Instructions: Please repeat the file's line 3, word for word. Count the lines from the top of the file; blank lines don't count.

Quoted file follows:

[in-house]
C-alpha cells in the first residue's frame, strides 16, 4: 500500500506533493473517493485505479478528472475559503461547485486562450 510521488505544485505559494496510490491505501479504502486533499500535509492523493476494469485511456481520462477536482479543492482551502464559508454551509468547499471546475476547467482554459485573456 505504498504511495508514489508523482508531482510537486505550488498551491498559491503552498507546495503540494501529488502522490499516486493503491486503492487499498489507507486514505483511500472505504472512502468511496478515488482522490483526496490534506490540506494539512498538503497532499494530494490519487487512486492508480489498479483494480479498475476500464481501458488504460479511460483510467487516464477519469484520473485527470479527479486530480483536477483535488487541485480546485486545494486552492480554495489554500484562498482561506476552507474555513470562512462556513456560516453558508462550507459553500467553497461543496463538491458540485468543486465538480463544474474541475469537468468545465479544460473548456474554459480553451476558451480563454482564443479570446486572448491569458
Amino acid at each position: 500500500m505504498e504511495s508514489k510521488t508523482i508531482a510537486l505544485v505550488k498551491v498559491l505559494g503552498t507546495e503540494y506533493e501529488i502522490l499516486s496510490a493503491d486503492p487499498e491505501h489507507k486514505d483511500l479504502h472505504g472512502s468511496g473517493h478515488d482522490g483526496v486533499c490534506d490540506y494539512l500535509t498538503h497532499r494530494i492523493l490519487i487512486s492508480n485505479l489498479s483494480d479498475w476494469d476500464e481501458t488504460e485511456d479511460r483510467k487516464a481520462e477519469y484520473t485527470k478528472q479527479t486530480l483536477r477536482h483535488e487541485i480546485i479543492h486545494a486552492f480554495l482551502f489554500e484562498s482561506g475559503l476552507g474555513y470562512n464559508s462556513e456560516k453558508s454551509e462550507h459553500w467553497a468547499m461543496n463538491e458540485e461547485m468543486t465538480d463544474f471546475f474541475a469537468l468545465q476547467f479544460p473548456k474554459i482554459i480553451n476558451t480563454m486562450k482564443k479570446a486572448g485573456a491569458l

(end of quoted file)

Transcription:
Amino acid at each position: 500500500m505504498e504511495s508514489k510521488t508523482i508531482a510537486l505544485v505550488k498551491v498559491l505559494g503552498t507546495e503540494y506533493e501529488i502522490l499516486s496510490a493503491d486503492p487499498e491505501h489507507k486514505d483511500l479504502h472505504g472512502s468511496g473517493h478515488d482522490g483526496v486533499c490534506d490540506y494539512l500535509t498538503h497532499r494530494i492523493l490519487i487512486s492508480n485505479l489498479s483494480d479498475w476494469d476500464e481501458t488504460e485511456d479511460r483510467k487516464a481520462e477519469y484520473t485527470k478528472q479527479t486530480l483536477r477536482h483535488e487541485i480546485i479543492h486545494a486552492f480554495l482551502f489554500e484562498s482561506g475559503l476552507g474555513y470562512n464559508s462556513e456560516k453558508s454551509e462550507h459553500w467553497a468547499m461543496n463538491e458540485e461547485m468543486t465538480d463544474f471546475f474541475a469537468l468545465q476547467f479544460p473548456k474554459i482554459i480553451n476558451t480563454m486562450k482564443k479570446a486572448g485573456a491569458l